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I installed SuSE Linux 10.8 (I believe that is the correct version number), and the copy of Windows XP Home that came with my laptop. Since all I can do ...
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  1. #1
    Just Joined!
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    Aug 2007
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    can't get back to Linux


    I installed SuSE Linux 10.8 (I believe that is the correct version number), and the copy of Windows XP Home that came with my laptop. Since all I can do to install windows is use a recovery CD that doesn't give me access to any kind of partitioning tool, I first partitioned my drive out using the Linux installation, like so:

    /dev/hda0 45gb vFAT /windows/C
    /dev/hda1 19.7gb vFAT /windows/D
    /dev/hda2 2gb swap swap
    /dev/hda3 45gb ext3 /

    the hda0 is for windows, since the recovery CD will only format and install to C:, and the hda1 is to be a shared drive for my music library.

    I installed SuSE, and changed menu.lst in GRUB to add windows, which worked successfully. I booted to linux through GRUB, restarted, and booted to Windows through the same GRUB. When I restarted from windows, it did not go back to GRUB, and instead booted through NTLDR. I've tried to just add multi(0)....partition(4)="SuSE 10.8" to the file, but when I chose it at the menu it just restarted the system. NOW, I cannot get back into Linux to add the boot record image to NTLDR correctly.

    Any suggestions?

  2. #2
    Linux Newbie
    Join Date
    Dec 2005
    Location
    Toronto
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    The drive numbers for GRUB start with 0 while for the rest of the system it start with 1. For eg. for GRUB the first partition is (hd0,0) while for the rest of the system it is /dev/hda1.

    Now, for your problem, there's another way that I myself use to boot into linux because of the damend windoz way of dominating my friggin' lappy.

    Boot using linux CD and select rescue option. Once you're in the command prompt, run the following command:

    grub
    This will take you to the grub prompt. Once in the GRUB prompt, type the following commands:

    root (hd0,3)
    setup (hd0,3)
    Once done, run the following command:
    mkdir /windoz
    mount /dev/hda1 /windoz
    If the above mount command runs successfully, run the following:
    dd if=/dev/hda4 of=/windoz/grub.bin bs=512 count=1
    Finally:
    umount /windoz
    Boot into windoz and edit boot.ini. Add the following line at the end and save it:

    c:\grub.bin="Linux"
    Restart and select Linux from the boot selection screen and you should be able to get into linux system.

    Let me know if this worked...

    !!!!!!!!!!
    PS: Be very careful when you run 'dd' command. One mistake and you might trash your system... !
    !!!!!!!!!!

  3. #3
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    hmm that makes a lot of sense... unfortunately, I have already decided I am not familiar enough with linux to give half my hard drive to it yet, and have since repartitioned my drive like this: windows: 119gb, linux: 1gb (text only).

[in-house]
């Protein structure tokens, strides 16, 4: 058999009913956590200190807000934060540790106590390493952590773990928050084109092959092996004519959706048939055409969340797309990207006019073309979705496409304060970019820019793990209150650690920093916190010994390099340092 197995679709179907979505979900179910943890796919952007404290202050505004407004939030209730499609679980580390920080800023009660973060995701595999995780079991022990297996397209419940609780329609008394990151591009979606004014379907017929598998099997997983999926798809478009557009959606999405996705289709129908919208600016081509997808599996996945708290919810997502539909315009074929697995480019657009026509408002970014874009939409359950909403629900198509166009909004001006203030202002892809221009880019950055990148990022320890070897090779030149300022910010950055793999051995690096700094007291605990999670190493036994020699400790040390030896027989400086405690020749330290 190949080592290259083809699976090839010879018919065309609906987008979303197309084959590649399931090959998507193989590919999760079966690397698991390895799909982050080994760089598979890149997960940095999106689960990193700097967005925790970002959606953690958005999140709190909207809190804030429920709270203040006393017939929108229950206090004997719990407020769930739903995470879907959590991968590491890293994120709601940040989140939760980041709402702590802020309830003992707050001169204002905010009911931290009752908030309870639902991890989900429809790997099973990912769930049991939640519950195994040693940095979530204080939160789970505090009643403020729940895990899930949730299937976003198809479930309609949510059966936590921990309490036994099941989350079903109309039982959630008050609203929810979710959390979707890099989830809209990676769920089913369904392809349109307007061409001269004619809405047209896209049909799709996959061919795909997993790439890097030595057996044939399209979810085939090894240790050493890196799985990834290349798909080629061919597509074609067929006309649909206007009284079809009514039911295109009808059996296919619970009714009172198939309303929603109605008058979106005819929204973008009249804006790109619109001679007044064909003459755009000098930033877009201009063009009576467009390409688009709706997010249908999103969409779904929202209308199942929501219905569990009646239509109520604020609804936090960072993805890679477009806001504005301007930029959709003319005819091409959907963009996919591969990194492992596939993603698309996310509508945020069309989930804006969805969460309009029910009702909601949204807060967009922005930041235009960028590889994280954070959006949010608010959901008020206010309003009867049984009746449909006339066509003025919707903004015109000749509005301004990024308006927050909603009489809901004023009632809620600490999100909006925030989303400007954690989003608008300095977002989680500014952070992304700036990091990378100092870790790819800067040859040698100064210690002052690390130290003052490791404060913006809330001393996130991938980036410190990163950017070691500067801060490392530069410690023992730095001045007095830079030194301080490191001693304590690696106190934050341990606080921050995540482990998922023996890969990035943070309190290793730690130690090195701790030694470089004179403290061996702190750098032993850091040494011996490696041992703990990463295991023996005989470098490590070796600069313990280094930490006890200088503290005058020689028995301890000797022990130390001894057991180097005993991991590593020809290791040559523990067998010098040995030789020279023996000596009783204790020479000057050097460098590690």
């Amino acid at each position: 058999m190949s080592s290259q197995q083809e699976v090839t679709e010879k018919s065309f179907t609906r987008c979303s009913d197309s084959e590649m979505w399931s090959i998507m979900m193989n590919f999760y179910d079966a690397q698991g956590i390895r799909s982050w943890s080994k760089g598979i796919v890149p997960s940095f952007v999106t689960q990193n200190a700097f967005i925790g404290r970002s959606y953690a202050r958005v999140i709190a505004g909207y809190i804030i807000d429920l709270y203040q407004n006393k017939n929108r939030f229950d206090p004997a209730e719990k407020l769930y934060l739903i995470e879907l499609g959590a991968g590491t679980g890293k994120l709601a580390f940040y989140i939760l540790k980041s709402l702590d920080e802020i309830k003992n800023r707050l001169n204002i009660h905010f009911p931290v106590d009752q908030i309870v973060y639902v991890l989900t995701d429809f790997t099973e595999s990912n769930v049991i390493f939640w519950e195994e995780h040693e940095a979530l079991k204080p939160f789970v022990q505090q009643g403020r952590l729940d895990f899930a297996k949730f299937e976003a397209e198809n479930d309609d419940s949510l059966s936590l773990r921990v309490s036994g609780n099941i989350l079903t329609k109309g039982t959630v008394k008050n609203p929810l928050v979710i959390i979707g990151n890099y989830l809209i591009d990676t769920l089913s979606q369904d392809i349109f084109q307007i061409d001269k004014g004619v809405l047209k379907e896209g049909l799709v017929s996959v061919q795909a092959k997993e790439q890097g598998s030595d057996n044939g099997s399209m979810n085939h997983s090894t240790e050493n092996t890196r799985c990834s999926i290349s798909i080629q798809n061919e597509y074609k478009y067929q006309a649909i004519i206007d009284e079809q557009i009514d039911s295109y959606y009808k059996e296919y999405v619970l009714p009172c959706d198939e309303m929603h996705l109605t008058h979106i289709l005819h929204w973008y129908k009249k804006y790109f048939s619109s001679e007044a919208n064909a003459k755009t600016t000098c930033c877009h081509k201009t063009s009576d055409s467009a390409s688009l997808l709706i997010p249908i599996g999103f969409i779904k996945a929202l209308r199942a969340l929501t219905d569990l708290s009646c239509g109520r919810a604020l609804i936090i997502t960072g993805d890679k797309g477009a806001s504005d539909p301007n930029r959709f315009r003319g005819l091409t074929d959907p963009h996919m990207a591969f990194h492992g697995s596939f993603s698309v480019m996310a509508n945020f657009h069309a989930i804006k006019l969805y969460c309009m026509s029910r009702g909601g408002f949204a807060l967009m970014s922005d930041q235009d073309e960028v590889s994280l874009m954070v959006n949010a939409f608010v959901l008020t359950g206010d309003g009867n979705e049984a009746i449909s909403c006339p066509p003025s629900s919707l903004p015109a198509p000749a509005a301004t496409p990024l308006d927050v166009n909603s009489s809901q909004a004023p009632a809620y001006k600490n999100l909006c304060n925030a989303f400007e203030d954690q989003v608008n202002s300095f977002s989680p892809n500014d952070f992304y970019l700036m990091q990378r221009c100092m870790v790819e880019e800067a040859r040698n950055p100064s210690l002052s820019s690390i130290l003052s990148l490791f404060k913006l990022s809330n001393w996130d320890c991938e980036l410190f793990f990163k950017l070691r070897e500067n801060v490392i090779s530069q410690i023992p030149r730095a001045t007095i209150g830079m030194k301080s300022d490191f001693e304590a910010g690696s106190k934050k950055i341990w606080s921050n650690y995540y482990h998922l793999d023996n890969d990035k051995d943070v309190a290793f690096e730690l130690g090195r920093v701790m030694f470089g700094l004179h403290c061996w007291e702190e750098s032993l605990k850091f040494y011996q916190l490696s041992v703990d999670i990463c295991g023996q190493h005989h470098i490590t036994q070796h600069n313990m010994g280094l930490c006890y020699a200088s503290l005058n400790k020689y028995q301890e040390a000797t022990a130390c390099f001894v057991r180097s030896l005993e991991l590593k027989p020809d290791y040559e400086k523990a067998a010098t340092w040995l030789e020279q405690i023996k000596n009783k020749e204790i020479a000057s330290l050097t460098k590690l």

I had to give linux a partition because my windows restore CD is a piece and will just put windows on "C:" and not let me partition.

    Besides, I spent hours trying to get it to work with my wireless card and I simply couldn't get it connected to the internet.

    I think I'm going to (later) install linux on a virtual machine and familiarize myself with it before I start to use it fully.

    Damn you microsoft for your total yet undesirable hold on me!
    DAMN YOU! *shakes fist angrily at monitor*

  4. #4
    Linux Newbie
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    Toronto
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    Most of the windoz recovery CDs insist on installing to the first partition without letting you edit/modify partition table. This is (not letting edit/modify the partitions) a ridiculous setup enforced by the hardware vendors not MS themselves.

    You can always, repartition using linux CD and then let the recovery CD do its job and install to the first partition. It doesn't matter what size the first partition is as long as it can accommodate entire windoz installation plus some free space. You could set it to something 30GB and create few more partitions for linux and data etc.

  5. #5
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    I'm aware that it's the hardwaree vendor... but... although I use it, I have a kind of underlying grudge towards windows. And Micro$hit.

    anyways, I think I'm going to backup all my files onto DVDs, format, and retry this linux business... But, I'd rather boot with GRUB rather than have to use NTLDR all the time- is there anyway to (once windows and NTLDR take over) switch back to GRUB? Do I need to use Linux to do this... or what? Is it possible without ruining one of the operating systems?
    I theorize that if I got NTLDR to display linux as an option, that it would boot GRUB, then GRUB would boot windows, so I'd rather just boot to GRUB initially.


    oh, and while trying to get back to linux I did run the CD in recovery mode, and I can't believe I didn't think to just type "grub" :/

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